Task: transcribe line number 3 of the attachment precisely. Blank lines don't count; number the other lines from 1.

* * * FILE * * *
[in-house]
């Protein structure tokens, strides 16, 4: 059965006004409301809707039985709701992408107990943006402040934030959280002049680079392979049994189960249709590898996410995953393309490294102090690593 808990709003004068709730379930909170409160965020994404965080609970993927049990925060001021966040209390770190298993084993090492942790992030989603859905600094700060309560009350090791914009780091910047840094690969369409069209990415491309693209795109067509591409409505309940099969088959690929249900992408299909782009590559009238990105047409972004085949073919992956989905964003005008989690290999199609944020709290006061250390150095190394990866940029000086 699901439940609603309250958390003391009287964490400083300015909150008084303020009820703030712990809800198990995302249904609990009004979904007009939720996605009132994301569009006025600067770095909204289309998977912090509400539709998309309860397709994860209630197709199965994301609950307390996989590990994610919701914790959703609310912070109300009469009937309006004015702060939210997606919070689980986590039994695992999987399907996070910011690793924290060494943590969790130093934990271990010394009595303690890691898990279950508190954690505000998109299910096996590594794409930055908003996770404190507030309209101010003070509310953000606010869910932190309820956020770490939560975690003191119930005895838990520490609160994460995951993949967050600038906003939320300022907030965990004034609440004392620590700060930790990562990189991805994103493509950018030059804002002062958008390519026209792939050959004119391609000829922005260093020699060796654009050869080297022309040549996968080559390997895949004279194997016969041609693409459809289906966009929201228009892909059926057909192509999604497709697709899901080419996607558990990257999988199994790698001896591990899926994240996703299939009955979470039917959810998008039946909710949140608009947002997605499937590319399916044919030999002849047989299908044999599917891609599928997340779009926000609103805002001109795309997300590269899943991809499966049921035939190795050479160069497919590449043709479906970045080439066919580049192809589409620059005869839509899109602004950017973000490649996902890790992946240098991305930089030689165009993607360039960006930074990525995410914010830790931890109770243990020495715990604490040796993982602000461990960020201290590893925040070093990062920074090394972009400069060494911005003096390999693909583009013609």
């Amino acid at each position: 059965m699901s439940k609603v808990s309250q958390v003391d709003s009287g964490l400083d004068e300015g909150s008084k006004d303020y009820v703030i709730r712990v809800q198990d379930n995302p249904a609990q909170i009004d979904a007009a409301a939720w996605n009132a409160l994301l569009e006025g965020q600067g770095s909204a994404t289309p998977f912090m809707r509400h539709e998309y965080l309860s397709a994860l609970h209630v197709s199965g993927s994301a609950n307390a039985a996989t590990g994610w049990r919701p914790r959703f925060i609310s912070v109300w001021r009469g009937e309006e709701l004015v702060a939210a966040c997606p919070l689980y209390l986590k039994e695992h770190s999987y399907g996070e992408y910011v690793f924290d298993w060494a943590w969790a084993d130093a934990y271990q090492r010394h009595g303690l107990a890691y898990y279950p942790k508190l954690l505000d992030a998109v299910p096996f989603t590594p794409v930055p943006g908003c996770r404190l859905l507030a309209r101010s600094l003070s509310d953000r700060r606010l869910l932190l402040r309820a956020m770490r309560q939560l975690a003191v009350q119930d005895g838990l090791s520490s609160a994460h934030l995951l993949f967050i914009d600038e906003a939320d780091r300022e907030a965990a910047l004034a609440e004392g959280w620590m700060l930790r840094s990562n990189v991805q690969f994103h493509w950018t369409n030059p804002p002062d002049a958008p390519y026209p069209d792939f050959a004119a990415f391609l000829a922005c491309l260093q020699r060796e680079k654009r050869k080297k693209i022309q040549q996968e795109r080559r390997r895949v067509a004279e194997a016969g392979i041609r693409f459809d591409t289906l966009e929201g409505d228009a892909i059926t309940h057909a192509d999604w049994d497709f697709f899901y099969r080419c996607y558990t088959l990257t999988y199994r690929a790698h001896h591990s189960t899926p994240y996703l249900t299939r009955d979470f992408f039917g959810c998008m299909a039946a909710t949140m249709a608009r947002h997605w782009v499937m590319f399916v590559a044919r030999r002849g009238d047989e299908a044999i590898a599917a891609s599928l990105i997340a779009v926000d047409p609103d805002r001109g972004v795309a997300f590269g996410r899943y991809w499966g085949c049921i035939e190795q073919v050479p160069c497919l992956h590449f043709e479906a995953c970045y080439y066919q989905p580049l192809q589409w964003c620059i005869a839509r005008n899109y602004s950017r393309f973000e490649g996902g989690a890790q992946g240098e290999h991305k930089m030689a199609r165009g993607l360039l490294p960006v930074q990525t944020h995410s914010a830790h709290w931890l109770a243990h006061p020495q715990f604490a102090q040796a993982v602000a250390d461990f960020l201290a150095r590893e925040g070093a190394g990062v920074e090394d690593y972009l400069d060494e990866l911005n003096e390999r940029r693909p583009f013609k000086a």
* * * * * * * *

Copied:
């Amino acid at each position: 059965m699901s439940k609603v808990s309250q958390v003391d709003s009287g964490l400083d004068e300015g909150s008084k006004d303020y009820v703030i709730r712990v809800q198990d379930n995302p249904a609990q909170i009004d979904a007009a409301a939720w996605n009132a409160l994301l569009e006025g965020q600067g770095s909204a994404t289309p998977f912090m809707r509400h539709e998309y965080l309860s397709a994860l609970h209630v197709s199965g993927s994301a609950n307390a039985a996989t590990g994610w049990r919701p914790r959703f925060i609310s912070v109300w001021r009469g009937e309006e709701l004015v702060a939210a966040c997606p919070l689980y209390l986590k039994e695992h770190s999987y399907g996070e992408y910011v690793f924290d298993w060494a943590w969790a084993d130093a934990y271990q090492r010394h009595g303690l107990a890691y898990y279950p942790k508190l954690l505000d992030a998109v299910p096996f989603t590594p794409v930055p943006g908003c996770r404190l859905l507030a309209r101010s600094l003070s509310d953000r700060r606010l869910l932190l402040r309820a956020m770490r309560q939560l975690a003191v009350q119930d005895g838990l090791s520490s609160a994460h934030l995951l993949f967050i914009d600038e906003a939320d780091r300022e907030a965990a910047l004034a609440e004392g959280w620590m700060l930790r840094s990562n990189v991805q690969f994103h493509w950018t369409n030059p804002p002062d002049a958008p390519y026209p069209d792939f050959a004119a990415f391609l000829a922005c491309l260093q020699r060796e680079k654009r050869k080297k693209i022309q040549q996968e795109r080559r390997r895949v067509a004279e194997a016969g392979i041609r693409f459809d591409t289906l966009e929201g409505d228009a892909i059926t309940h057909a192509d999604w049994d497709f697709f899901y099969r080419c996607y558990t088959l990257t999988y199994r690929a790698h001896h591990s189960t899926p994240y996703l249900t299939r009955d979470f992408f039917g959810c998008m299909a039946a909710t949140m249709a608009r947002h997605w782009v499937m590319f399916v590559a044919r030999r002849g009238d047989e299908a044999i590898a599917a891609s599928l990105i997340a779009v926000d047409p609103d805002r001109g972004v795309a997300f590269g996410r899943y991809w499966g085949c049921i035939e190795q073919v050479p160069c497919l992956h590449f043709e479906a995953c970045y080439y066919q989905p580049l192809q589409w964003c620059i005869a839509r005008n899109y602004s950017r393309f973000e490649g996902g989690a890790q992946g240098e290999h991305k930089m030689a199609r165009g993607l360039l490294p960006v930074q990525t944020h995410s914010a830790h709290w931890l109770a243990h006061p020495q715990f604490a102090q040796a993982v602000a250390d461990f960020l201290a150095r590893e925040g070093a190394g990062v920074e090394d690593y972009l400069d060494e990866l911005n003096e390999r940029r693909p583009f013609k000086a």